• The Environmental Protection Agency released a WaterSense draft specification for water-efficient single-family new homes. Once the criteria are finalized, new homes that meet them can be certified and labeled under the WaterSense program. The WaterSense New Homes specification is designed to ensure not only sustainable, efficient water use but also a high level of performance satisfaction. WaterSense-labeled new homes will combine WaterSense-labeled products with other water-efficient fixtures and practices to reduce the amount of water used by approximately 20 percent.

    Homes must meet criteria in three areas: indoor water use, outdoor water use and homeowner education. Indoor plumbing, plumbing fixtures, appliances and other water-using equipment have to be water efficient. Outdoors the landscape design and any irrigation system have to be water efficient. Additionally, homeowners will be provided information on how to maintain a water-efficient home. Third-party inspectors will certify that homes meet all of the criteria before they will be given a WaterSense label.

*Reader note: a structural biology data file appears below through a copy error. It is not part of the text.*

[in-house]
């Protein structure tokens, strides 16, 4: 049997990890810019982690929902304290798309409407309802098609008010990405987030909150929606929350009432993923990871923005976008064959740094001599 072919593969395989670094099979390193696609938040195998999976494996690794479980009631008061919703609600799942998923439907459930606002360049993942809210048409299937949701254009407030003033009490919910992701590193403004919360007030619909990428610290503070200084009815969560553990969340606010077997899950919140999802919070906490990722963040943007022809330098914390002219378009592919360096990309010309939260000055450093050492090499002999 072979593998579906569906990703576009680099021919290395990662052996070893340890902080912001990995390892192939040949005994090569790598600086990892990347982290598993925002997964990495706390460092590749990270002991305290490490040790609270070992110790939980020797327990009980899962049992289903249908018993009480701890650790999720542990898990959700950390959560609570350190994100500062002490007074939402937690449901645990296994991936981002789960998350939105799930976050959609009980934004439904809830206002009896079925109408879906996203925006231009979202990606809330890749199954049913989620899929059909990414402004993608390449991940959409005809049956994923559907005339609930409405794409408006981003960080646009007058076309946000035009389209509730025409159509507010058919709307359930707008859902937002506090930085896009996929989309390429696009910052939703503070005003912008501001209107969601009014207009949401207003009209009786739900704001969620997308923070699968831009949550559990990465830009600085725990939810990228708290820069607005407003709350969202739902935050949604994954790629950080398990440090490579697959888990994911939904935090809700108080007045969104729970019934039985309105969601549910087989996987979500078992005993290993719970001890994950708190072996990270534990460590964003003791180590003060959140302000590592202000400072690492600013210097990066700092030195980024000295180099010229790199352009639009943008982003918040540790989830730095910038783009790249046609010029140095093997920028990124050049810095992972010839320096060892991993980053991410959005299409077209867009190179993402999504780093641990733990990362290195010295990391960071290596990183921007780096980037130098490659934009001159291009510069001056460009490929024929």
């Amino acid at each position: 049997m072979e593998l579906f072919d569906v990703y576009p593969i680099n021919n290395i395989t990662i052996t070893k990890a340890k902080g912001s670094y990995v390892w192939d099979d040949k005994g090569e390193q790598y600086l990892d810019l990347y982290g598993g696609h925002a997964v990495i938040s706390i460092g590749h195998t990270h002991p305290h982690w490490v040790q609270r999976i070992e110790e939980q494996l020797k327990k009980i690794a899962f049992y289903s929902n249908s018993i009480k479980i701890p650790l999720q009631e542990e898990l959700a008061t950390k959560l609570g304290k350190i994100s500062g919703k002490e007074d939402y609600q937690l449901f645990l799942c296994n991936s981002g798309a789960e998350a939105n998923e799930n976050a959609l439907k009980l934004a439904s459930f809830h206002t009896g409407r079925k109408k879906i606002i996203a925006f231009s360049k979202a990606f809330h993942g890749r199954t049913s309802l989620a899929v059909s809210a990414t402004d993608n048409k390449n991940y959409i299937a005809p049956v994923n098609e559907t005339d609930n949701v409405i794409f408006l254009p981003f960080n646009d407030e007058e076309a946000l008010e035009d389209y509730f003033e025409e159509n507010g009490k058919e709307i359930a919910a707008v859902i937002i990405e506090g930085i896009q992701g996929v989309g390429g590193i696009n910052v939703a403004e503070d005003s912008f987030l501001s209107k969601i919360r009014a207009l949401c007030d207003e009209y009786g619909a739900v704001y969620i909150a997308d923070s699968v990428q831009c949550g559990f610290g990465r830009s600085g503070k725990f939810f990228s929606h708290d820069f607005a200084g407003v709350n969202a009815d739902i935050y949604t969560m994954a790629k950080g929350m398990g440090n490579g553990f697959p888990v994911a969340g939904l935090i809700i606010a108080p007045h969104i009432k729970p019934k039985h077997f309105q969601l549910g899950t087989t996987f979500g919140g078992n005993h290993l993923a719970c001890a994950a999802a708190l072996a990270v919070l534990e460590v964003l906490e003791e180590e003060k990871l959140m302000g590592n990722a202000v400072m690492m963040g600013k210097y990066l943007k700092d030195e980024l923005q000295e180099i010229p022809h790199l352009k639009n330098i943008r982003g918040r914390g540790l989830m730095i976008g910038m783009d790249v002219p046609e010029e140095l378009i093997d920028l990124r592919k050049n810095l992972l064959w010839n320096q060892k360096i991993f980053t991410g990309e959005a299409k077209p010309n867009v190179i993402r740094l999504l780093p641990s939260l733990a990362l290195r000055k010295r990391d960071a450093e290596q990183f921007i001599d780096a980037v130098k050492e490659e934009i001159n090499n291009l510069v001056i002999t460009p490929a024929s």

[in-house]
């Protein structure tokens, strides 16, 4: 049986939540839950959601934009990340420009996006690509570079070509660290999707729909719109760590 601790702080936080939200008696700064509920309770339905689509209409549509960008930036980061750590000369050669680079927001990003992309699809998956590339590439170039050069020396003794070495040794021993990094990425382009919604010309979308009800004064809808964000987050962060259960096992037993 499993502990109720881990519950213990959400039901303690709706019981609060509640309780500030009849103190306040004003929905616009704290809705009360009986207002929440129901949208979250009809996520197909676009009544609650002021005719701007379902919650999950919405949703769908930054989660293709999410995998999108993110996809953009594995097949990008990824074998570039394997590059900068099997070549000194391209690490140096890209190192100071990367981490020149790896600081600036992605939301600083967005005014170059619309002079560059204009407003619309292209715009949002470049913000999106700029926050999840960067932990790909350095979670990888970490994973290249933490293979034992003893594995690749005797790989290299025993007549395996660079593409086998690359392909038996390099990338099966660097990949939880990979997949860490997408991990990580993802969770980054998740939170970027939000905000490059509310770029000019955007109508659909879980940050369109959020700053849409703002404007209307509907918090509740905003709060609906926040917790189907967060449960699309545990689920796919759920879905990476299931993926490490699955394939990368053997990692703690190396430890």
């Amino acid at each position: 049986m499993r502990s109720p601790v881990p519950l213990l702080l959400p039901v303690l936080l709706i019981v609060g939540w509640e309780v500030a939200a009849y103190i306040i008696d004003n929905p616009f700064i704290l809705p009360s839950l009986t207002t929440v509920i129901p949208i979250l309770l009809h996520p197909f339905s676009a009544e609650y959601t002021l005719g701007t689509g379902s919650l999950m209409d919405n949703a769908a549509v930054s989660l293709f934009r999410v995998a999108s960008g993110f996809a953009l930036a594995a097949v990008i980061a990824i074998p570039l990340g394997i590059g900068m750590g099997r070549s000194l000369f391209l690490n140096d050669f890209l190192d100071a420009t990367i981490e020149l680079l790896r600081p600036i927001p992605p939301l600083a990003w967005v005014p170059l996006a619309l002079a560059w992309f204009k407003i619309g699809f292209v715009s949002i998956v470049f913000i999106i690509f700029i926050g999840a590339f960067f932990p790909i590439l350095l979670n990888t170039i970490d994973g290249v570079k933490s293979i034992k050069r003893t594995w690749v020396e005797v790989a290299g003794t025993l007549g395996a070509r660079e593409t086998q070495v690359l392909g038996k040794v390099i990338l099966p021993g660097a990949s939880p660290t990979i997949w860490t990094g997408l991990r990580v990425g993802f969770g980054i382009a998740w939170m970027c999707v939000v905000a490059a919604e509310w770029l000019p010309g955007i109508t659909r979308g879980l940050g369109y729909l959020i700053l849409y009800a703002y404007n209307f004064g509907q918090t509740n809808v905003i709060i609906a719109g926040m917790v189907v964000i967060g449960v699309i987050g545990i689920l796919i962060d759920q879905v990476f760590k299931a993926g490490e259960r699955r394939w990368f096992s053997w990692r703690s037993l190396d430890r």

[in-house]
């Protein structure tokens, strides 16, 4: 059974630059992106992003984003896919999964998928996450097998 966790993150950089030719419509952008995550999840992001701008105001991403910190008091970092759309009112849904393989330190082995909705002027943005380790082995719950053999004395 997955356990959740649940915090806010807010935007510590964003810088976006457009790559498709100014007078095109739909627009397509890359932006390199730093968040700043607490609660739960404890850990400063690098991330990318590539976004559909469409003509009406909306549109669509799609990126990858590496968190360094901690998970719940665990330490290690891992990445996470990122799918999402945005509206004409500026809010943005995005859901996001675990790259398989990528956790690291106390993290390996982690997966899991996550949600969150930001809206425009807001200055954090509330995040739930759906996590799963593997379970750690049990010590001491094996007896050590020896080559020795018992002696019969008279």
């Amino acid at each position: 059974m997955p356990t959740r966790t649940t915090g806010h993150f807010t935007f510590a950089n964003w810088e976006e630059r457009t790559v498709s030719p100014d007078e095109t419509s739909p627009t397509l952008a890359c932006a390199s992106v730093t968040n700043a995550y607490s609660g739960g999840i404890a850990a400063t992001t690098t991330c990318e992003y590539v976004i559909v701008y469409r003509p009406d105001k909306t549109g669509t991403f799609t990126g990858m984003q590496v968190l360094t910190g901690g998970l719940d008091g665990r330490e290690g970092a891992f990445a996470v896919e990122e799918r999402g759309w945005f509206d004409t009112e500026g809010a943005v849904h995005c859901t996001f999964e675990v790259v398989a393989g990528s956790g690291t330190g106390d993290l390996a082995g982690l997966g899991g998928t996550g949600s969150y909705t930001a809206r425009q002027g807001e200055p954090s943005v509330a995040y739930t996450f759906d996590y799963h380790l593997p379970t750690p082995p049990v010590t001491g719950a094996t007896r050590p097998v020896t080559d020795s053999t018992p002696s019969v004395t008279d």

The EPA is inviting all interested parties to provide comments until July 21, 2008. To register, comment or get more information, visit www.epa.gov/watersense/specs/homes.htm.
  • W.A. Birdsall & Co. Linden, N.J., hosted a day dedicated to eco-friendly products this spring. Technical seminars were presented on solar heating, geothermal heating and cooling, R410A refrigerant certification for high-efficiency cooling, and installation of high-efficiency boilers and furnaces. Expositions and workshops were sponsored by Roth, Takagi, Rheem, Weil-McLain, Utica, Adams, Peerless, Multi-Aqua, Philco and Hydron.